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About this poet

Marie Howe was born in 1950 in Rochester, NY. She worked as a newspaper reporter and teacher before receiving her MFA from Columbia University in 1983.

Her most recent book, The Kingdom of Ordinary Time (W. W. Norton, 2009) was a finalist for the Los Angeles Times Book Prize. Her other collections of poetry include What the Living Do (1998) and The Good Thief (Persea, 1988), which was selected by Margaret Atwood for the 1987 National Poetry Series.

What the Living Do is in many ways an elegy for her brother, John, who died of AIDS in 1989. In 1995, she co-edited the anthology In the Company of My Solitude: American Writing from the AIDS Pandemic (Persea, 1995).

About poetry and everyday life, Howe notes:

This might be the most difficult task for us in postmodern life: not to look away from what is actually happening. To put down the iPod and the e-mail and the phone. To look long enough so that we can look through it—like a window.

The poet Stanley Kunitz called her poetry "luminous, intense, and eloquent, rooted in an abundant inner life." He selected her for a Lavan Younger Poets Award from the Academy of American Poets in 1988.

Her other awards include grants from the John Simon Guggenheim Foundation, the Bunting Institute, and the National Endowment for the Arts. She has taught at Tufts University and Dartmouth College, among others. Currently she teaches at Sarah Lawrence College, New York University, and Columbia University. She lives in New York City with her daughter.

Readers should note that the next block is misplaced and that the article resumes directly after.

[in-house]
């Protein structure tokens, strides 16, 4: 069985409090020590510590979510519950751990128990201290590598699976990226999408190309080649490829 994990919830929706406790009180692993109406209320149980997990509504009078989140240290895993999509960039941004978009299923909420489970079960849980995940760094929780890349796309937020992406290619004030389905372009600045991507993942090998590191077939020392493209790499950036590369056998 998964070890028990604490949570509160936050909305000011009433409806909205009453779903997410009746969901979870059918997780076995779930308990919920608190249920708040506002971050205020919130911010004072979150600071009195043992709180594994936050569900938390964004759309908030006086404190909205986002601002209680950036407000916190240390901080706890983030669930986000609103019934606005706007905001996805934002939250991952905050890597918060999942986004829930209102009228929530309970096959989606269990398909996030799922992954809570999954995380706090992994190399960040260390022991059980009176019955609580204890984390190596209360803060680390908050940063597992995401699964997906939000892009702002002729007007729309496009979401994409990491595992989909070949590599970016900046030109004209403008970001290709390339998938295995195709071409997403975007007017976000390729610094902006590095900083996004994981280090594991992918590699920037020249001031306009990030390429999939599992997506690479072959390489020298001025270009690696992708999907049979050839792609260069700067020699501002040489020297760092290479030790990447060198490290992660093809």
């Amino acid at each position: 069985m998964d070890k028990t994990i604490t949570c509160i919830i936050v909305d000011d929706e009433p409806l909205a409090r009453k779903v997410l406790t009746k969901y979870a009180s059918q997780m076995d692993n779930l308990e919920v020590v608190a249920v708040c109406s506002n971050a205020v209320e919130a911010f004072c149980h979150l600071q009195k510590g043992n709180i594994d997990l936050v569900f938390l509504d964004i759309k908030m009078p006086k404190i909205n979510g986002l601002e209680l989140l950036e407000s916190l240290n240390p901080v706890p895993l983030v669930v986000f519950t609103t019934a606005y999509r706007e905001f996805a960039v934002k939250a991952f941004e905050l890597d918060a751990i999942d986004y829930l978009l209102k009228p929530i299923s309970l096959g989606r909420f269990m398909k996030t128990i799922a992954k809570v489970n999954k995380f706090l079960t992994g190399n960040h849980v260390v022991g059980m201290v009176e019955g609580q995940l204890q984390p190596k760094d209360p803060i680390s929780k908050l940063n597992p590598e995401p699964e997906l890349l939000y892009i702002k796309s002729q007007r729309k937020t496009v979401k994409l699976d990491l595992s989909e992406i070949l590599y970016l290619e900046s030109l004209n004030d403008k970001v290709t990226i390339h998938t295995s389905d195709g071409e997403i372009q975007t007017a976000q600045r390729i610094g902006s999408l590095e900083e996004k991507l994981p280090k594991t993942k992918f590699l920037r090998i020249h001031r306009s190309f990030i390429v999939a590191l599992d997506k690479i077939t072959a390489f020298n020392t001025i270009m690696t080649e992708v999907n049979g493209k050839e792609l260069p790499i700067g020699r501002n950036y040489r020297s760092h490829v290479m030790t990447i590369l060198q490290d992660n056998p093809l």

Part of Eve's Discussion

Marie Howe, 1950
It was like the moment when a bird decides not to eat from your hand,
and flies, just before it flies, the moment the rivers seem to still
and stop because a storm is coming, but there is no storm, as when
a hundred starlings lift and bank together before they wheel and drop,
very much like the moment, driving on bad ice, when it occurs to you
your car could spin, just before it slowly begins to spin, like
the moment just before you forgot what it was you were about to say,
it was like that, and after that, it was still like that, only
all the time.

From The Good Thief. Copyright © 1988 by Marie Howe. Reprinted by permission of Persea Books, Inc., New York.

From The Good Thief. Copyright © 1988 by Marie Howe. Reprinted by permission of Persea Books, Inc., New York.

Marie Howe

Marie Howe

Marie Howe was born in 1950 in Rochester, New York. She worked as a newspaper reporter and teacher before receiving her MFA from Columbia University in 1983.

by this poet

poem
At first, the scissors seemed perfectly harmless.
They lay on the kitchen table in the blue light.

Then I began to notice them all over the house,
at night in the pantry, or filling up bowls in the cellar

where there should have been apples. They appeared under rugs,
lumpy places where one would usually settle
poem
My friend Michael and I are walking home arguing about the movie.
He says that he believes a person can love someone
and still be able to murder that person.

I say, No, that's not love. That's attachment.
Michael says, No, that's love. You can love someone, then come to a day

when you're forced to think "it's
poem

You know it was funny because he seemed so well the night before
I stayed over to meet a student before class

—sitting at the picnic table...already so hot so early.
I must have been looking for a pen or something

when I thought of the car keys and, rummaging through my bag,